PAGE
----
However superstitious your mood this close to Halloween: It's not just bad things that come in threes. I got to hear three concerts this weekend - a triplet, a triad, a trio, so to speak.
Saturday evening, friends took me to hear David Bromberg play with Jorma Kaukonen at Jorma's Fur Peace Ranch. The Fur Peace is a haven of latter-day hippiedom in Appalachia (we knew we'd found the turnoff when we saw the Obama/Biden sign) and a guitar camp for musicians who are already pretty darn good. Oh, and luckily for me, it's only about a 15 minute drive from my house.
The Fur Peace has a small, rustic performance hall that seats maybe a couple hundred guests. I'd heard Jorma play a Hot Tuna set out there with Jack Casady. But I'd never heard David Bromberg play before now, and boy was that an oversight. He was wonderful! He wasn't just a guitar virtuoso; he was also a rousing blues singer with a wry sense of humor. Somehow he managed to play the blues seriously and yet poke fond fun at their woman-done-me-wrong clichés. He and Jorma played for nearly three hours - all acoustic, often half-improvised - and at the end no one was ready to go home.
But don't just take my word. Listen to his sly self-deprecation on "This Month," which I heard on Saturday (this clip comes from a 2007 show in Philadelphia, with his band rather than with Jorma). The lyrics made me laugh. They also made me wince at the times when I've been as much a fool in love (or lust) as the poor fellow in the song.
David and Jorma also played a treat for me and all the other Deadheads in the audience: "I Know You Rider." This clip of a similar version from the mid-1980s features David with Hot Tuna:
And no, none of us looks quite the same as we did half a lifetime ago. Jorma is downright unrecognizable - except for his voice and his playing.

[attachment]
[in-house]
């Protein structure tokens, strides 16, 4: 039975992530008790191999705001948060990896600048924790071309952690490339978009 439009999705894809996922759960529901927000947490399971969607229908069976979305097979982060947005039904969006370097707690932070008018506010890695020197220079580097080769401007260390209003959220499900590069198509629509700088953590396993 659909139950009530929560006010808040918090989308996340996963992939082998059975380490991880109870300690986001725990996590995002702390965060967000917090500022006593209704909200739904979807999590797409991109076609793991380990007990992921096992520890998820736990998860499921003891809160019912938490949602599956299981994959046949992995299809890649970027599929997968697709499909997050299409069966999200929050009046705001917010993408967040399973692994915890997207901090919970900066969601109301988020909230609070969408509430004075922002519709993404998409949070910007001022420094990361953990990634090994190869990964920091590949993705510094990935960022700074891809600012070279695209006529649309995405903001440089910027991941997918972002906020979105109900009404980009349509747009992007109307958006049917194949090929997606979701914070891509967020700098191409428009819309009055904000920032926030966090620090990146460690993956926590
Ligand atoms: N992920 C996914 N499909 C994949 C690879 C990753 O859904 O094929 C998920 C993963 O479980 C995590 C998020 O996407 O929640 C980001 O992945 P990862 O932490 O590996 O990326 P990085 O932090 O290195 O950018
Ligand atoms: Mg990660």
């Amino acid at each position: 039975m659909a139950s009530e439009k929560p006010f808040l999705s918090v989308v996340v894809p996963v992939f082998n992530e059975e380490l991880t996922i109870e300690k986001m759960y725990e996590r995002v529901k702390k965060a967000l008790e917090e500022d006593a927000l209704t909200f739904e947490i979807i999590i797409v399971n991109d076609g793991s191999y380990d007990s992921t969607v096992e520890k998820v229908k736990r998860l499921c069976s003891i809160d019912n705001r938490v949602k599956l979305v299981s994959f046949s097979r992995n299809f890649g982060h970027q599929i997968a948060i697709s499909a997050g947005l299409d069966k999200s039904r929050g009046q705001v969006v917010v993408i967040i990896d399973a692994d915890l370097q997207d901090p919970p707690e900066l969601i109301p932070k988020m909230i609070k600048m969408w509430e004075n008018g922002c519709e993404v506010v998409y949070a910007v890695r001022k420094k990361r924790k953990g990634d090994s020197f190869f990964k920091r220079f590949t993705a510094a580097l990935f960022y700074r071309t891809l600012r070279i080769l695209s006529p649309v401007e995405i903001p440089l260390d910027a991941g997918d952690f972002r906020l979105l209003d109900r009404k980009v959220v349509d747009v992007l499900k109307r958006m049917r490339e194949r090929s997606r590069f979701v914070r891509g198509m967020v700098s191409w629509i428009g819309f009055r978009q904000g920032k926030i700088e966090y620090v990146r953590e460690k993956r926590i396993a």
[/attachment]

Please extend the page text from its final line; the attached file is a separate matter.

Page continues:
I don't have any cool video for the other two concerts, and they weren't quite as professional, but each was a pleasure in its own way.
Saturday afternoon was my little Bear's debut performance with the Athens Children's Chorus. They sang outdoors, which is never easy when it's gusty and the music tends to be borne away on the breeze. They did a nice job anyway. I got a little misty-eyed but am saving my serious sentimentality for when the acoustics are good.
The last concert (actually the first, chronologically) was Octubafest at the university. You haven't experienced real absurdity until you've heard both Tchaikovsky and "The Wabash Cannonball" played by a dozen tubas and six euphoniums. As my husband said afterwards, violins and other treble instruments were invented for a very good reason.
Photo by Flickr user celesteh, used under a Creative Commons license.
But tuba players do need to go wild once a year. If you always have to play the "oom" part in oom-pah music, a complex melody involving sixteenth notes is pretty sexy. I used to play French horn, and we got stuck playing "pah" to the tubas' "oom." So I can totally relate.
The great thing about hearing all this music is that even though a performance is transient and ephemeral, it sticks with me for a while afterward. It's like someone has pressed the reset button. It's as though I got a little taste of equanimity, and the memory of that is helping keep stress at bay. With the election looming a scant week away, the economy collapsing like elephantine dominoes, and my back trouble migrating southward, a whiff of equanimity is no small gift.